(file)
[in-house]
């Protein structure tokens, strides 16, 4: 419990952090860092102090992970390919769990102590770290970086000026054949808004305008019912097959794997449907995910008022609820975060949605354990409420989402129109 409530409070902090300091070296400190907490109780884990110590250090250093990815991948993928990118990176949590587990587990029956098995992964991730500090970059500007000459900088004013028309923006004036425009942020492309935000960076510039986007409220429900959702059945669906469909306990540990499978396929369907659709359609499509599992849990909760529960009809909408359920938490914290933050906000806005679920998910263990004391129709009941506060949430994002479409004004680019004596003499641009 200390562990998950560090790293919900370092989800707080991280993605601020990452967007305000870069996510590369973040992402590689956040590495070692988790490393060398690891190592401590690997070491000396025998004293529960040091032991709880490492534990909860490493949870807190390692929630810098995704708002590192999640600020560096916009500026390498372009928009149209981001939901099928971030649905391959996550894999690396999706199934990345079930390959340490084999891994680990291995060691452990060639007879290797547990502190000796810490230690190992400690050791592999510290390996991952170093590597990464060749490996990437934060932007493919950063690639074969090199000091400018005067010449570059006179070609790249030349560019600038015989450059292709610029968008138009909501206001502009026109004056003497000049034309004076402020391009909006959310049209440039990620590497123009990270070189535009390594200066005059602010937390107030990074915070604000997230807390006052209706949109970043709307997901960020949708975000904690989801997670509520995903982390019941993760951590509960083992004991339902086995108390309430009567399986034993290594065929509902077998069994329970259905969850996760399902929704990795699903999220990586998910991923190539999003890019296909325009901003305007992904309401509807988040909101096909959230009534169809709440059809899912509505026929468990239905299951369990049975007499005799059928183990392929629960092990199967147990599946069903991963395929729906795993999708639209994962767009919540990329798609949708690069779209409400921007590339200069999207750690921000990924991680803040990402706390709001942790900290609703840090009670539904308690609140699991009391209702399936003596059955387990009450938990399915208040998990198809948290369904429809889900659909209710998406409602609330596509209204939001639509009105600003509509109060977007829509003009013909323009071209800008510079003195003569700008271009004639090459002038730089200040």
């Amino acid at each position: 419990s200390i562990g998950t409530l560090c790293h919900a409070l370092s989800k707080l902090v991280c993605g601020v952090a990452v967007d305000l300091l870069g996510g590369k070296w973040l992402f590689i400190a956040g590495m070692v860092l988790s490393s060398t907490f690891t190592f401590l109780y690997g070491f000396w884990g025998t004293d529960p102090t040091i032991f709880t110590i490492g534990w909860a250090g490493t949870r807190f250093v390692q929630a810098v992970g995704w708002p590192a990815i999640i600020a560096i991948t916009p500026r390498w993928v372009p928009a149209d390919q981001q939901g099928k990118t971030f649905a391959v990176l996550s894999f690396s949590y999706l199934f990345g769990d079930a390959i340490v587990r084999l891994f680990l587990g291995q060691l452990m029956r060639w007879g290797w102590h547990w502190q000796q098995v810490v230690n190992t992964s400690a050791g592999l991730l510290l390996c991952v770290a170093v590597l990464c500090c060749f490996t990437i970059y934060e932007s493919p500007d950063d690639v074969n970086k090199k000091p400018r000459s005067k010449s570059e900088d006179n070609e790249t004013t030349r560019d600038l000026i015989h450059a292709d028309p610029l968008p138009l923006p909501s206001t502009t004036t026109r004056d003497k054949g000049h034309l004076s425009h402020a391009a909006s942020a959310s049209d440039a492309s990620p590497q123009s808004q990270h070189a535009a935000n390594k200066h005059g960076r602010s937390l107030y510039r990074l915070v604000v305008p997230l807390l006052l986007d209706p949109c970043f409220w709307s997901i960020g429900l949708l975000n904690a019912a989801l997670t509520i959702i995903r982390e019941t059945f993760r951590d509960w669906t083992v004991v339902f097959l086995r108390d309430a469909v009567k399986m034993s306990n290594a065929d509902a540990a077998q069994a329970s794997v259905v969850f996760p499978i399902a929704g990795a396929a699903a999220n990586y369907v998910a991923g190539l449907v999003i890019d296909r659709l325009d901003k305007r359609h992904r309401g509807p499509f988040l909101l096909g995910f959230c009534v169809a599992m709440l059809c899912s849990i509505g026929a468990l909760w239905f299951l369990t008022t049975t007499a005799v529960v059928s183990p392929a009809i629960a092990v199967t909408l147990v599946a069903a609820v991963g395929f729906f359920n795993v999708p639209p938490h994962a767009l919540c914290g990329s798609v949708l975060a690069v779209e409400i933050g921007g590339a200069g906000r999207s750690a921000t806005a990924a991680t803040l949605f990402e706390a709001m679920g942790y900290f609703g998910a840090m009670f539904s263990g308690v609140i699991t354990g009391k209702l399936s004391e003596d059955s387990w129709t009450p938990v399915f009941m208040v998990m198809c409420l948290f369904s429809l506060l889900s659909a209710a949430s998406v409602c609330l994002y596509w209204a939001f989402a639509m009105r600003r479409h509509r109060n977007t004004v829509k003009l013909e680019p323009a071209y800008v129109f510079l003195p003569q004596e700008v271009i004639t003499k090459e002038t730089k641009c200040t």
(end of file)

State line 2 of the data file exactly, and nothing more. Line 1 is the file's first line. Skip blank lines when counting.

């Protein structure tokens, strides 16, 4: 419990952090860092102090992970390919769990102590770290970086000026054949808004305008019912097959794997449907995910008022609820975060949605354990409420989402129109 409530409070902090300091070296400190907490109780884990110590250090250093990815991948993928990118990176949590587990587990029956098995992964991730500090970059500007000459900088004013028309923006004036425009942020492309935000960076510039986007409220429900959702059945669906469909306990540990499978396929369907659709359609499509599992849990909760529960009809909408359920938490914290933050906000806005679920998910263990004391129709009941506060949430994002479409004004680019004596003499641009 200390562990998950560090790293919900370092989800707080991280993605601020990452967007305000870069996510590369973040992402590689956040590495070692988790490393060398690891190592401590690997070491000396025998004293529960040091032991709880490492534990909860490493949870807190390692929630810098995704708002590192999640600020560096916009500026390498372009928009149209981001939901099928971030649905391959996550894999690396999706199934990345079930390959340490084999891994680990291995060691452990060639007879290797547990502190000796810490230690190992400690050791592999510290390996991952170093590597990464060749490996990437934060932007493919950063690639074969090199000091400018005067010449570059006179070609790249030349560019600038015989450059292709610029968008138009909501206001502009026109004056003497000049034309004076402020391009909006959310049209440039990620590497123009990270070189535009390594200066005059602010937390107030990074915070604000997230807390006052209706949109970043709307997901960020949708975000904690989801997670509520995903982390019941993760951590509960083992004991339902086995108390309430009567399986034993290594065929509902077998069994329970259905969850996760399902929704990795699903999220990586998910991923190539999003890019296909325009901003305007992904309401509807988040909101096909959230009534169809709440059809899912509505026929468990239905299951369990049975007499005799059928183990392929629960092990199967147990599946069903991963395929729906795993999708639209994962767009919540990329798609949708690069779209409400921007590339200069999207750690921000990924991680803040990402706390709001942790900290609703840090009670539904308690609140699991009391209702399936003596059955387990009450938990399915208040998990198809948290369904429809889900659909209710998406409602609330596509209204939001639509009105600003509509109060977007829509003009013909323009071209800008510079003195003569700008271009004639090459002038730089200040």